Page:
Frontiers of Entrepreneurship Research
1997 Edition

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AN EXAMINATION OF THE NATURE OF BUSINESS CLOSINGS: ARE THEY REALLY FAILURES?

Julio O. De Castro, University of Colorado/Boulder

Sharon A. Alvarez, University of Colorado/Boulder

James D. Blasick, University of Colorado/Boulder

Marina Ortiz, Fondomicro. Santo Domingo, Dominican Republic


INTRODUCTION

LITERATURE AND THEORETICAL BACKGROUND

The Literature on Business Failures
Theoretical Background

METHODOLOGY

Sample and Data Collection
Analysis
TABLE 1
TABLE 2
TABLE 3
TABLE 4

RESULTS

DISCUSSION

REFERENCES

APPENDIX

Independant Variable
Dependant Variables

 

ABSTRACT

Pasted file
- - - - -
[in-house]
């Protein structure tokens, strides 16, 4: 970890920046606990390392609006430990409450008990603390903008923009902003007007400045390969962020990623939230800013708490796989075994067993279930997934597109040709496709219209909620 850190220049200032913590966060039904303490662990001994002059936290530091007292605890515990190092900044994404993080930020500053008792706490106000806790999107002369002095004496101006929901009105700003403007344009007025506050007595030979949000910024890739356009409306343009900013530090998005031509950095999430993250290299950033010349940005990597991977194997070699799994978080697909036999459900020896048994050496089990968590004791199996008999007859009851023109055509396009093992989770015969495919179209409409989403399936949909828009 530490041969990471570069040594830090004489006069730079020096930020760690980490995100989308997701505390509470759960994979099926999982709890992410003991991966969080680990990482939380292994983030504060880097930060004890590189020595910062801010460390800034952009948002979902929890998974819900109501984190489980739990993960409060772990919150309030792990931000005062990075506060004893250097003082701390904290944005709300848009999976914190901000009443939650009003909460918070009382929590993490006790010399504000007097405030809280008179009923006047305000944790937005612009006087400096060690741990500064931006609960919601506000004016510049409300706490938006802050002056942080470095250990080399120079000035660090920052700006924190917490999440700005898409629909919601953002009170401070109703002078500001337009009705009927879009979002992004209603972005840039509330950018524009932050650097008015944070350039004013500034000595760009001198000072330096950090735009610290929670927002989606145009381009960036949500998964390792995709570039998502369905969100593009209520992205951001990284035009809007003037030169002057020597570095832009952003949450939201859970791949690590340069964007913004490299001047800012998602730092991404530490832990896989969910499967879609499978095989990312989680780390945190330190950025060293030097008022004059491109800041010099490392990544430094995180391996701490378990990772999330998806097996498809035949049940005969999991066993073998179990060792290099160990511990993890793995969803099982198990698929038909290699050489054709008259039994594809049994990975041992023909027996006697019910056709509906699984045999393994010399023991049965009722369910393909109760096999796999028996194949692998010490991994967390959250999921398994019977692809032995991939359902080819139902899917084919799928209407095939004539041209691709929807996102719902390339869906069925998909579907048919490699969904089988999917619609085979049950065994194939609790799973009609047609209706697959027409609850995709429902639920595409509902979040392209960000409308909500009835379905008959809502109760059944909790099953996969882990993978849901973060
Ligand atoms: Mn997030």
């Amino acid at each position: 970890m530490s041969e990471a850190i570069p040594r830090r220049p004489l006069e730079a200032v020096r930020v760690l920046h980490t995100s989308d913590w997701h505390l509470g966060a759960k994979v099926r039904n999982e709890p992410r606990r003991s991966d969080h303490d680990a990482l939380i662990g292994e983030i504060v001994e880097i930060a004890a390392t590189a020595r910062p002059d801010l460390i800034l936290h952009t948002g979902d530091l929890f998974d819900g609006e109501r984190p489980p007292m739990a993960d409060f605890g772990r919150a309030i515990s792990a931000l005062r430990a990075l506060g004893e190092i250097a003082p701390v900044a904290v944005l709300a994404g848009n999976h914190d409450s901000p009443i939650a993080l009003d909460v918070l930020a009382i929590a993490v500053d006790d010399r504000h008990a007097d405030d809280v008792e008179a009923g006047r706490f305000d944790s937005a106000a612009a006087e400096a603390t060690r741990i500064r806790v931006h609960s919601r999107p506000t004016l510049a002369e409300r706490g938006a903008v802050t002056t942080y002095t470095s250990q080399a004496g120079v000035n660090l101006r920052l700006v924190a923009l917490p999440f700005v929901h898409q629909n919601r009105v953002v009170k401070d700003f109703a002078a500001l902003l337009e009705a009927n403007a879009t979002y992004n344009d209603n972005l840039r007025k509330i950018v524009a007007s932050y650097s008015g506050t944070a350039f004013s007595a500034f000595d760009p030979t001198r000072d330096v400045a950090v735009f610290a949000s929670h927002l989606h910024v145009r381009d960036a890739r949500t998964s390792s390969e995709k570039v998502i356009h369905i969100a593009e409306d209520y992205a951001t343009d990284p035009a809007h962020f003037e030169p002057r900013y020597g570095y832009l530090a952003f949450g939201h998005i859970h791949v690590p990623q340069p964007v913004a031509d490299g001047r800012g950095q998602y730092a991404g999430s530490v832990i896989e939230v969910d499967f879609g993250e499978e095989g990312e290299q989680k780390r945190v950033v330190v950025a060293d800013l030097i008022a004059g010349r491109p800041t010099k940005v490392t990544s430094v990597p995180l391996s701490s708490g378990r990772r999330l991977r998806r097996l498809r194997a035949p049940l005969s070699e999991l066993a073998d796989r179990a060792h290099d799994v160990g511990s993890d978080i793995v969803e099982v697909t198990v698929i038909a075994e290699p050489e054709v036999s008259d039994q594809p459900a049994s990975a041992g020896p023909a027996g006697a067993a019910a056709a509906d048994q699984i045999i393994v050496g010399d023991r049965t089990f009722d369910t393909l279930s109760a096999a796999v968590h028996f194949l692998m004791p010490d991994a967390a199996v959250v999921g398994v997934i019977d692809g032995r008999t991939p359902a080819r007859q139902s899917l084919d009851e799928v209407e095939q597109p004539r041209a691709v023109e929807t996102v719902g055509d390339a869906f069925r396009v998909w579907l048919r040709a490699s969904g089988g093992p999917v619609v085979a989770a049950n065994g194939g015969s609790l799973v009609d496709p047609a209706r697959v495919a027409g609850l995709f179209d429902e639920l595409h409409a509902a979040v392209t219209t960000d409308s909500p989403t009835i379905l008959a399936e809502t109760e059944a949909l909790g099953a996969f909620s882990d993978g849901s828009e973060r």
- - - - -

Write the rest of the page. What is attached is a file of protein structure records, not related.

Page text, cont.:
Entrepreneurship studies typically identify small business closures as business failures. Existing research is problematic because of the current definition of failures and the way failures have been measured in the past. This paper differentiates between failures and closures, and examines the characteristics of each using a national sample of micro enterprises in the Dominican Republic. Our findings revealed that 50% of the closed businesses should not be classified as failures. Using a discriminant analysis, we find that the occupation taken after firm disappearance, is the most significant predictor distinguishing between outright failure and other forms of closure.

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